A common misunderstanding is that if you put something online without a license text to accompany it, anyone is free to do with it whatever they want. This isn't true.
Whatever you create is copyrighted to you, and can't be re-used without receiving a license from you allowing them to do so. Claims like "all rights reserved", icons like ©, etc. don't mean much: they are all already implied for anything that doesn't have additional license terms.
So where many think that if something doesn't come with a license you may pretty much do anything with it, the truth it that if something doesn't come with a license you may pretty much do nothing with it.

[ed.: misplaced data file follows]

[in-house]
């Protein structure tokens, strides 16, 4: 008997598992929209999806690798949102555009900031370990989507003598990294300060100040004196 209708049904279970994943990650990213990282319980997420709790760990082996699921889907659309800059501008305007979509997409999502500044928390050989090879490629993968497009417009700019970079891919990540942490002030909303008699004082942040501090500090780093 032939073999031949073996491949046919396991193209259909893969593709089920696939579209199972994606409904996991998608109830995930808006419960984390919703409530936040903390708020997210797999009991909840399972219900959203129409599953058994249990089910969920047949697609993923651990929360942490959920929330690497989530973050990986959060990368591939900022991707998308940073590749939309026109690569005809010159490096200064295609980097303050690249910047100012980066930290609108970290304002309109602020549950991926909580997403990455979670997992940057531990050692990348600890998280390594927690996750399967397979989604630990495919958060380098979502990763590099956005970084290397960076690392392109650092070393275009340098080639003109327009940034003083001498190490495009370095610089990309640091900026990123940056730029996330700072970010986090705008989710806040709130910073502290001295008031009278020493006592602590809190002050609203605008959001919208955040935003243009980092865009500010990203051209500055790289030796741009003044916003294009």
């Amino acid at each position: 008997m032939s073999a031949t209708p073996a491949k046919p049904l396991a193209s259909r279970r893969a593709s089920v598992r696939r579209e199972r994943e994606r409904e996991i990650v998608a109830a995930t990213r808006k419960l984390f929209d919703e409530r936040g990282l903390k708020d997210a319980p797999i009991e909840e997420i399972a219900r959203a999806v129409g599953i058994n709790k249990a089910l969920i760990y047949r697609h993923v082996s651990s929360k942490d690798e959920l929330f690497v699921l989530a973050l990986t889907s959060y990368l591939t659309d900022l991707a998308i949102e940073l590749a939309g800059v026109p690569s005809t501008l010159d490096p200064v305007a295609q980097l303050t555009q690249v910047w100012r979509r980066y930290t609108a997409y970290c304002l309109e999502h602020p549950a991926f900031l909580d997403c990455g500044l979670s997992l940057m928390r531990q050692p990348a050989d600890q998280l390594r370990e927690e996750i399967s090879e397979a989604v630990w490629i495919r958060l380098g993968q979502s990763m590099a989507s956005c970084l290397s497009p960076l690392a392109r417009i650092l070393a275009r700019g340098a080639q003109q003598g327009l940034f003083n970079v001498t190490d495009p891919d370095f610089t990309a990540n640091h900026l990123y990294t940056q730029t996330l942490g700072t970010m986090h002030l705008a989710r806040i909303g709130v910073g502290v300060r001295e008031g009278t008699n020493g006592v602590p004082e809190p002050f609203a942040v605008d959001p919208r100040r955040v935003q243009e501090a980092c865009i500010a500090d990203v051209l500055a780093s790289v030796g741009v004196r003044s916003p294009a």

Of things you own the copyright on, you can do pretty much whatever you want. You may release it under an additional license, or you may stop distributing it under some license - though many (all?) open source license don't allow you to revoke a license. That means people who already obtained the software under those licenses retain the right to use it under such a license.
Long story short, it is generally enough to just add a licence text file, and add a license header in every file the license applies to.